About 9 p.m. on June 5, 2007, the couple rode to the Kingsway convenience store in Gastonia, with Makayla in the car, a police report says.

An argument ensued.

A woman inside the store heard the commotion and went outside to see what happened.

She told police she saw a man hit a woman before a bystander pulled him away. She asked not to be identified in this story for safety reasons.

The woman said she went back inside the building, but she heard screams again. When she looked outside this time, she said she saw a man "holding a baby by its throat, its feet dangled in the air."

Another person told police Wilson came to her home later that night and gave an account of what happened in the parking lot. She said Wilson told her that he hit Hopkins in the face and "she dropped the baby on the cement."

911 Call

Hopkins told police she drove Makayla from the store to her home, arriving about 10 p.m. She said she fed Makayla a bottle, burped her and went to sleep with the infant on her chest.

About 2:30 a.m., Wilson knocked on Hopkins' door. When Hopkins came to the door with Makayla in her arms, both Wilson and Hopkins said they noticed Makayla wasn't breathing. They called 911.

The operator instructed the couple to start cardiopulmonary resuscitation, but "all that seemed to be happening was Jason and Joanie arguing in the background," a report said.

Hopkins told the 911 operator differing accounts of what happened, police said. At first, she said the baby fell off the bed. She later said she was sleeping with the baby on the couch and she must have rolled over on her.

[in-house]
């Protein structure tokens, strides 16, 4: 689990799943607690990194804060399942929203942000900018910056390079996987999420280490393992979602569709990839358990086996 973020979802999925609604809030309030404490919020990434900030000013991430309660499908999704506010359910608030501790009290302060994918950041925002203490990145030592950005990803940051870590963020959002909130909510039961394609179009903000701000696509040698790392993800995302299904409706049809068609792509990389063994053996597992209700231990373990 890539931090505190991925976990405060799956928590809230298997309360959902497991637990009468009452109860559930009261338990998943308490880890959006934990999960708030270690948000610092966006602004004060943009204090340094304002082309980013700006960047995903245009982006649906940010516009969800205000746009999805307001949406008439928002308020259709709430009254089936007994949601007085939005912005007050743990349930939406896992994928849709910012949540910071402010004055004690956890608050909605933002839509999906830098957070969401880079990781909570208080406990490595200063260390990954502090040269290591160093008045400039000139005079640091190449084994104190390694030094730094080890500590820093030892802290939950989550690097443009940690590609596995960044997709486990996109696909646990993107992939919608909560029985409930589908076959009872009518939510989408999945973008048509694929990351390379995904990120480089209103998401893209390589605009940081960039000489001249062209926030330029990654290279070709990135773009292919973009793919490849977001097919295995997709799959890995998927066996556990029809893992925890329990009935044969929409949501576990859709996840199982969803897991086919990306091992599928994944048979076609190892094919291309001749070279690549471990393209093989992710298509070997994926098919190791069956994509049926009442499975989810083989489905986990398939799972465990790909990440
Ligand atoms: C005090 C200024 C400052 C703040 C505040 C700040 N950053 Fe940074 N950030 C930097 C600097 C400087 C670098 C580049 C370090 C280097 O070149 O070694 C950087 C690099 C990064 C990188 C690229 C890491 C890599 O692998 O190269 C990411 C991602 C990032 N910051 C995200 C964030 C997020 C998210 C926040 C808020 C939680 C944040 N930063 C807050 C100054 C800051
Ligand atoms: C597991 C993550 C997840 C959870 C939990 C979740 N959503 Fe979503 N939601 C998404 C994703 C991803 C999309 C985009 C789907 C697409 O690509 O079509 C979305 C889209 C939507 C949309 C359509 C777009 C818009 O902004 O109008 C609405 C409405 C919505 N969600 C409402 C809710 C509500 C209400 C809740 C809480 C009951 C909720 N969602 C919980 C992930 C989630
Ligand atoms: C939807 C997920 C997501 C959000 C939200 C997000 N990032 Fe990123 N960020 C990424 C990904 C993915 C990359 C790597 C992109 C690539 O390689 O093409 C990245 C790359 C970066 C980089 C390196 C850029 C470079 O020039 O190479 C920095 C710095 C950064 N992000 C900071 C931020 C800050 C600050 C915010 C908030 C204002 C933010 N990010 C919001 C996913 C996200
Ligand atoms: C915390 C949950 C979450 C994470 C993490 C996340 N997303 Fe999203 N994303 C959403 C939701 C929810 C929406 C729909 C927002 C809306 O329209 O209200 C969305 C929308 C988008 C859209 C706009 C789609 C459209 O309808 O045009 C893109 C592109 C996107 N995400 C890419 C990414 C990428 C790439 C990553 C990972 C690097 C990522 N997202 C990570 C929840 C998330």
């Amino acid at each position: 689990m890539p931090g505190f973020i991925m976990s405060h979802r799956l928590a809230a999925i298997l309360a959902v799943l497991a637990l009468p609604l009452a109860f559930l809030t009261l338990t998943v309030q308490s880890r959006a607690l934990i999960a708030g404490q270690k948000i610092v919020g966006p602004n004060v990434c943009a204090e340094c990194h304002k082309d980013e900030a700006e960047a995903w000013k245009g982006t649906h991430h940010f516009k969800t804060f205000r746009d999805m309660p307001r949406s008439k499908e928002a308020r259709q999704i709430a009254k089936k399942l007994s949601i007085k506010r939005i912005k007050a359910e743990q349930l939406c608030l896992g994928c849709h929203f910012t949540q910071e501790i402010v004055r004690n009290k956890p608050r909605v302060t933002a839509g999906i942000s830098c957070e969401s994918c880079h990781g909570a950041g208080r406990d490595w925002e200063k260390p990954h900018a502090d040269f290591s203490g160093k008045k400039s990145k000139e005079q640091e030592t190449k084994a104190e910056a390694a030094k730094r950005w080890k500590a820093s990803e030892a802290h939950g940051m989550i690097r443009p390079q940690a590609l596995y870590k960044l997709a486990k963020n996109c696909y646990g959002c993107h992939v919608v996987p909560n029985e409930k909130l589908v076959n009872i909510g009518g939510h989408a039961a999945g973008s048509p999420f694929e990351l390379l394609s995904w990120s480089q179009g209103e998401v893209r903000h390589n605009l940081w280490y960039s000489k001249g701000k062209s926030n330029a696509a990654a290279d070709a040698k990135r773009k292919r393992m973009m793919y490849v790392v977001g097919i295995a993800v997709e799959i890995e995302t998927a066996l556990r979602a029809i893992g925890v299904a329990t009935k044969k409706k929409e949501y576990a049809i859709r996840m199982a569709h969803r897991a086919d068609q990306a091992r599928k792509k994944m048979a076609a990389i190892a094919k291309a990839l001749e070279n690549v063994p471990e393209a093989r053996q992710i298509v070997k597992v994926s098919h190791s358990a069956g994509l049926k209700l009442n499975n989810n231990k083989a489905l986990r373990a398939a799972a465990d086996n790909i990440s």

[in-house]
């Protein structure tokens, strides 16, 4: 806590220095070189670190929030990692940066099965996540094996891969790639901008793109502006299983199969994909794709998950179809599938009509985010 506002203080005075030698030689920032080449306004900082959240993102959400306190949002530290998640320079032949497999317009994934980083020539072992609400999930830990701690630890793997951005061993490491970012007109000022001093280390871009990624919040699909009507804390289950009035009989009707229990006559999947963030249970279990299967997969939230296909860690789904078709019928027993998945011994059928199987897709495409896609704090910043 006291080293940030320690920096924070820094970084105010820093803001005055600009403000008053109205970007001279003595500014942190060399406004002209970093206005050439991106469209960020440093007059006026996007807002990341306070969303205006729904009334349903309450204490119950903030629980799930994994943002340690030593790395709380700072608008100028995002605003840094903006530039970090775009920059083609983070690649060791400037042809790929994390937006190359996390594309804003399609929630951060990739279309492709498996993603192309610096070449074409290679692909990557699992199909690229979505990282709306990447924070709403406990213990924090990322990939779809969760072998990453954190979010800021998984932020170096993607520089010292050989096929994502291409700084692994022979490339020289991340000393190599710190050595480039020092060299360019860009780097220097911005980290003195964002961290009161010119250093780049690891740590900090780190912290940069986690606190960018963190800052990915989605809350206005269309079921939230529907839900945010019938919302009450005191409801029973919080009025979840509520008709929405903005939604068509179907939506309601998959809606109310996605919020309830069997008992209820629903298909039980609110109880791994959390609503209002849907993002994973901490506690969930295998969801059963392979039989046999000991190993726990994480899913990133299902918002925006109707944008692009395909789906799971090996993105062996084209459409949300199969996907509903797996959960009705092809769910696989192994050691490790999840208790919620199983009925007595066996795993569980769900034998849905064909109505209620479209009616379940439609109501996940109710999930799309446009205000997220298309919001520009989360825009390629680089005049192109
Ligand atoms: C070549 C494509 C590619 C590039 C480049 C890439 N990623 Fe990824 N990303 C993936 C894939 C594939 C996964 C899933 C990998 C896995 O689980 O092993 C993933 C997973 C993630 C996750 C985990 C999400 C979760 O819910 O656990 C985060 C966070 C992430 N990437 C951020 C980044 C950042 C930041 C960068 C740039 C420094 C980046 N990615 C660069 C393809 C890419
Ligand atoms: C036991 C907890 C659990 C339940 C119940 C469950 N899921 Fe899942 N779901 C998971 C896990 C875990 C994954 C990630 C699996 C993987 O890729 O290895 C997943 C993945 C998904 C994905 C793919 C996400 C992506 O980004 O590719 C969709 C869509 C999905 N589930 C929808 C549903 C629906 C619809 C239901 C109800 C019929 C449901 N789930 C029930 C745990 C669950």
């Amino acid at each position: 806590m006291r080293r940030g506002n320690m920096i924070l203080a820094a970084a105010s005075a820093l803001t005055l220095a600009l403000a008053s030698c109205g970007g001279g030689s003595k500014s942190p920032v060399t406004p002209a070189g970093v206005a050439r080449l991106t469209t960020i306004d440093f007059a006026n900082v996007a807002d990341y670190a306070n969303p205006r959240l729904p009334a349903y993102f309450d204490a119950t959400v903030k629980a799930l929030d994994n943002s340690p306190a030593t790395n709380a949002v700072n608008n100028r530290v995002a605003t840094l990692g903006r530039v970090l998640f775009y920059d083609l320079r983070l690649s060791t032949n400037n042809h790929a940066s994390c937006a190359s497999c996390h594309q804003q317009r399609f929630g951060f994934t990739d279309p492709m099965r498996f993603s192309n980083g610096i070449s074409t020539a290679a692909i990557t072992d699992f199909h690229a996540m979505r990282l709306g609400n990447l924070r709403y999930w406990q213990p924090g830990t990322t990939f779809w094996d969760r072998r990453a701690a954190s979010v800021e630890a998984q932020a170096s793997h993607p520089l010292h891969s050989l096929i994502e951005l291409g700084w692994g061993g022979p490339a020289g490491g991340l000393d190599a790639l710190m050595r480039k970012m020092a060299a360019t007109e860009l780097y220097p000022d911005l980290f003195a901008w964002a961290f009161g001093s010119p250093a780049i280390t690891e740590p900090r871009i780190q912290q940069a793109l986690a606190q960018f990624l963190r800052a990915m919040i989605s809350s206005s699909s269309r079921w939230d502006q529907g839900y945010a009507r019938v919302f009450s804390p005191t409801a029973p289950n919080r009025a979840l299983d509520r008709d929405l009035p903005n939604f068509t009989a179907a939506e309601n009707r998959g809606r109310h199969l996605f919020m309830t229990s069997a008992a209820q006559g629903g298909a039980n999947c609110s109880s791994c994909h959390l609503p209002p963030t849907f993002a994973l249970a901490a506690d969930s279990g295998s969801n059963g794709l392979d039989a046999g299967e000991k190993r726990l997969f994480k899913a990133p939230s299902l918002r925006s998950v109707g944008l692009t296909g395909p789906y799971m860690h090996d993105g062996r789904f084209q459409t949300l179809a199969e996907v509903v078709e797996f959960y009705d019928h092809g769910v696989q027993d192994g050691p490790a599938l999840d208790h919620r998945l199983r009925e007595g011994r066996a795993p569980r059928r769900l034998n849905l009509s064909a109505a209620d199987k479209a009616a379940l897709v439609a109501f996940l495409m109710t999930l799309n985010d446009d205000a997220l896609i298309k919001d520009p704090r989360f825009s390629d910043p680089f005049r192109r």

Emergency responders arrived and attempted to revive Makayla, but one rescuer said she showed signs she had been dead for an extended period of time.

'She died of SIDS'

Hopkins said she couldn't remember exactly what happened the night Makayla died.

When a police officer arrived, she repeatedly said "I did not drop her again." In a later police interview, she said she "knew that Jason killed her baby, she just doesn't know how he did it."

Hopkins, 30, declined comment for this story.

Wilson, 29, denies that he choked Makayla or hit Hopkins at the Kingsway store.

Wilson told police he was trying to leave her car when Hopkins began screaming and confronting him. Wilson said he pushed her away and left.

Contacted by the Observer, Wilson yelled and threatened a reporter. "She died of SIDS," he said.

His father, Eddie Wilson, said his family has tried to move past the tragedy. Eddie Wilson said Jason Wilson was trying to help Makayla the night she died. "He was in the wrong place at the wrong time."

Asked about the allegations his son was seen choking the infant, he said, "If that were true, wouldn't he be charged?"

Case closed

The district attorney's office would not pursue charges. Belmont police closed the case Oct. 30, 2008, more than a year after Makayla died.

James, the department's chief, said the medical examiner's findings derailed the investigation. He said he complained about the findings to Dr. John Butts, the state's chief medical examiner.

Butts said he does not recall receiving the complaint.

James said he is upset because a Gaston Memorial Hospital emergency room doctor said preliminary X-rays showed Makayla had suffered a skull fracture.

A radiologist's review said "there was a suggestion of a depressed skull fracture" and asked for more studies, but they were never done, the autopsy report says.

The autopsy performed by Dr. Peter Wittenberg in Gaston County found no skull fracture.

Wittenberg referred questions to Butts, who is responsible for overseeing medical examiners statewide.

In an interview with the Observer, Butts dismissed the possibility Makayla suffered a skull fracture, saying the hospital must have interpreted the X-rays wrong. He said he sees no reason to review the X-ray.

An autopsy is far more accurate than an X-ray, he said. "In an autopsy you hold the bone in your hands," Butts said. "An X-ray, you are looking at shadows."